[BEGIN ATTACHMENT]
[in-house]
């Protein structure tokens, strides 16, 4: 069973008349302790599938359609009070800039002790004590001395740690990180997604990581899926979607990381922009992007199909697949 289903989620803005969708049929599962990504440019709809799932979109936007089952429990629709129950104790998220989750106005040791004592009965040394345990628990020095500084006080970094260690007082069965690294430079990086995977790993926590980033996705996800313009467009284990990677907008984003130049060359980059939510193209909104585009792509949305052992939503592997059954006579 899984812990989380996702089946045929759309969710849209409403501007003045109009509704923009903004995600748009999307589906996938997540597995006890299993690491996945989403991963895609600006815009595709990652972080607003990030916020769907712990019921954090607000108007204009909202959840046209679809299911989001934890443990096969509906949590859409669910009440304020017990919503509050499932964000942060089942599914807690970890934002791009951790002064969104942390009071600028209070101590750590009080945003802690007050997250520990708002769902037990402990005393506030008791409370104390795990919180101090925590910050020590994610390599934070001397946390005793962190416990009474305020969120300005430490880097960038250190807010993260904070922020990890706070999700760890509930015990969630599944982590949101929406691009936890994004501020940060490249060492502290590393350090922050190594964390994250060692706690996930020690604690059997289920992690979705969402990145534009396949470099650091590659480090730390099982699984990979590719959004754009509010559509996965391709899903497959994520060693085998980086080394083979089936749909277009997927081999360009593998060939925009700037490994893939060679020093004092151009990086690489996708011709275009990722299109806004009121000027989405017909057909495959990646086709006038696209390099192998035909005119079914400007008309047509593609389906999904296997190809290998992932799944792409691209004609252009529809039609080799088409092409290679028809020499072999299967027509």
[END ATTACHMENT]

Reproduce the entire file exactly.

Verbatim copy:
[in-house]
């Protein structure tokens, strides 16, 4: 069973008349302790599938359609009070800039002790004590001395740690990180997604990581899926979607990381922009992007199909697949 289903989620803005969708049929599962990504440019709809799932979109936007089952429990629709129950104790998220989750106005040791004592009965040394345990628990020095500084006080970094260690007082069965690294430079990086995977790993926590980033996705996800313009467009284990990677907008984003130049060359980059939510193209909104585009792509949305052992939503592997059954006579 899984812990989380996702089946045929759309969710849209409403501007003045109009509704923009903004995600748009999307589906996938997540597995006890299993690491996945989403991963895609600006815009595709990652972080607003990030916020769907712990019921954090607000108007204009909202959840046209679809299911989001934890443990096969509906949590859409669910009440304020017990919503509050499932964000942060089942599914807690970890934002791009951790002064969104942390009071600028209070101590750590009080945003802690007050997250520990708002769902037990402990005393506030008791409370104390795990919180101090925590910050020590994610390599934070001397946390005793962190416990009474305020969120300005430490880097960038250190807010993260904070922020990890706070999700760890509930015990969630599944982590949101929406691009936890994004501020940060490249060492502290590393350090922050190594964390994250060692706690996930020690604690059997289920992690979705969402990145534009396949470099650091590659480090730390099982699984990979590719959004754009509010559509996965391709899903497959994520060693085998980086080394083979089936749909277009997927081999360009593998060939925009700037490994893939060679020093004092151009990086690489996708011709275009990722299109806004009121000027989405017909057909495959990646086709006038696209390099192998035909005119079914400007008309047509593609389906999904296997190809290998992932799944792409691209004609252009529809039609080799088409092409290679028809020499072999299967027509």